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Today the world woke up to DNS changing and something called DNSChanger. First we had the excellent news of a major FBI bust, taking down a cyber-ring that had infected about four million computers in 100 countries. The operators of this fraud had used malware called DNSChanger to redirect infected computers to rogue websites. For example, Mr. Consumer would type itunes.com into his web browser but end up somewhere other than itunes.com, namely a website chosen by the crooks who had altered the way Mr. Consumer's computer found its way from site to site. (There are plenty of details in the FBI announcement.)
The crooks generated at least $14 million in ill-gotten gains by redirecting traffic to manipulate online advertising schemes. And Mr. Consumer was not the only person affected. Systems within some large enterprises were affected as well as some government agencies, including NASA. Busting this operation was a big win for the feds: 6 arrests made, a huge botnet taken over by the good guys, numerous bank accounts frozen, and hard drives from more than 100 rogue servers seized. If this action can be followed by a successful prosecution and stiff penalties for those convicted then the risk/reward ratio for cybercrime will be nudged a little closer to "not worth it."
The sheer scale of this DNSChanger scam is likely to increase the momentum for technology that makes it harder to subvert DNS for illegal purposes namely DNSSEC, short for DNS Security Extensions. The goal of DNSSEC is to protect the Internet from certain attacks, such as DNS cache poisoning, man-the-middle attacks, and the kind of DNS changing the FBI has so dramatically brought to light.
How disappointing then, to get an email later the same day, also about DNS changing, but this time the DNS changer is the U.S. government itself, acting at the behest of a coalition of interests looking for ways to defeat online piracy of music, movies, and other intellectual property. This state-sponsored DNSChanger is part of the PROTECT IP bill in the Senate, and it's House counterpart, the "Stop Online Piracy Act (SOPA)." These bills would require DNS server operators in the US to replace the correct IP address for a website with an alternate address provided by the Attorney General's office, if the website was "infringing". The definition of infringing is distributing illegal copies, counterfeit goods or anti-DRM technology,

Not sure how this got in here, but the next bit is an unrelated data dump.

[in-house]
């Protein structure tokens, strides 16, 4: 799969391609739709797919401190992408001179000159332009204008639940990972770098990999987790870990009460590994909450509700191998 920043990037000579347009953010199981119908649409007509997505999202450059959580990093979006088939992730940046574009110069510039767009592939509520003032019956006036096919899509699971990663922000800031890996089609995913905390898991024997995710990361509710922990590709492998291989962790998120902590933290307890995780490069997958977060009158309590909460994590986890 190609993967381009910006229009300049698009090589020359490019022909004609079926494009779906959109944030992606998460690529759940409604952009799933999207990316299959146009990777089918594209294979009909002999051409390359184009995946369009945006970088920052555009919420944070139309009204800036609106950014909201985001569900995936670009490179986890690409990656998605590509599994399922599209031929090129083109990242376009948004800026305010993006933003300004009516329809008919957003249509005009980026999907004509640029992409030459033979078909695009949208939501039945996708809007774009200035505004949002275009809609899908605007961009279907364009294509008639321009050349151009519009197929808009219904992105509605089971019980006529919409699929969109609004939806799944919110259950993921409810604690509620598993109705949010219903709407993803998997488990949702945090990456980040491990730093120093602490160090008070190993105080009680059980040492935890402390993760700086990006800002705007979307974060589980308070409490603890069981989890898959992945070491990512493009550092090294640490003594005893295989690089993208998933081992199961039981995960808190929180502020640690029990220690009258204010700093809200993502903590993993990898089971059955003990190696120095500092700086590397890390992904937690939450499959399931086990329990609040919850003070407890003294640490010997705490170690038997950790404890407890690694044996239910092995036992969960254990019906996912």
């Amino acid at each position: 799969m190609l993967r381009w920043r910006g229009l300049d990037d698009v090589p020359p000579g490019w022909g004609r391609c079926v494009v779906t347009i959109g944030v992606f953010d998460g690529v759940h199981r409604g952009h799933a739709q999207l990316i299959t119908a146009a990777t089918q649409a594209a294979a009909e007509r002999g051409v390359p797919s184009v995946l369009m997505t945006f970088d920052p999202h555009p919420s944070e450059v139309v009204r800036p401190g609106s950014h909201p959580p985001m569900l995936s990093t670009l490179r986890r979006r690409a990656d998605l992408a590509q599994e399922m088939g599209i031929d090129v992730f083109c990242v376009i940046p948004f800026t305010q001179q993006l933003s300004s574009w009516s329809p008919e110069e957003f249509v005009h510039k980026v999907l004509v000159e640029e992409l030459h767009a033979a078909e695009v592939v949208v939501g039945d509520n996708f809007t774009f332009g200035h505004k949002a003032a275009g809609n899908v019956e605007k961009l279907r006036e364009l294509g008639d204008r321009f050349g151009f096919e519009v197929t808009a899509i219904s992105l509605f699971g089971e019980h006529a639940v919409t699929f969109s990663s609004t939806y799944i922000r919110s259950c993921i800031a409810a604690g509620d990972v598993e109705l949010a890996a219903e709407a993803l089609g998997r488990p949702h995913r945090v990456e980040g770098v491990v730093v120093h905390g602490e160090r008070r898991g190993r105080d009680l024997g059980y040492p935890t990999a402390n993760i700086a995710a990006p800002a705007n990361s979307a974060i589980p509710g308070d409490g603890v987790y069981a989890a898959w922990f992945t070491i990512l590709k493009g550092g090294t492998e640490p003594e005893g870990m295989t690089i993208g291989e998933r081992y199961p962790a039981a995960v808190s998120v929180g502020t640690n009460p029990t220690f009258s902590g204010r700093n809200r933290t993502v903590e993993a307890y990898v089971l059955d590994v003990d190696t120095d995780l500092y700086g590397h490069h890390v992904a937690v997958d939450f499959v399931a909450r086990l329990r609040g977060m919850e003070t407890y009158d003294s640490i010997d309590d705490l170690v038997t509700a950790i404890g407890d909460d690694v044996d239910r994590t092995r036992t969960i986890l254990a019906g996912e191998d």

While we are all in favor of stopping piracy, messing about with DNS and legalizing state-controlled DNS changing seems like overkill. Furthermore, it is fundamentally incompatible with DNSSEC, a technology that will, if it is allowed to proceed, make many parts of the Internet more resistant to abuse, and expand the possibilities for lawful and profitable business in cyberspace. While the FBI and other law enforcement are working hard to stop the bad guys making millions by infecting our computers and subverting DNS it seems unwise to give private companies the ability to go ahead and change DNS armed only with court orders.
To learn more about this issue read the whitepaper by Paul Vixie and other Internet lunimaries "Security and Other Technical Concerns Raised by the DNS Filtering Requirements in the PROTECT IP Bill" (pdf file). You can read news coverage on CNET and Public Knowledge. Other issues with the legislation are discussed on TechDirt. There is even a video.
Author Stephen Cobb, ESET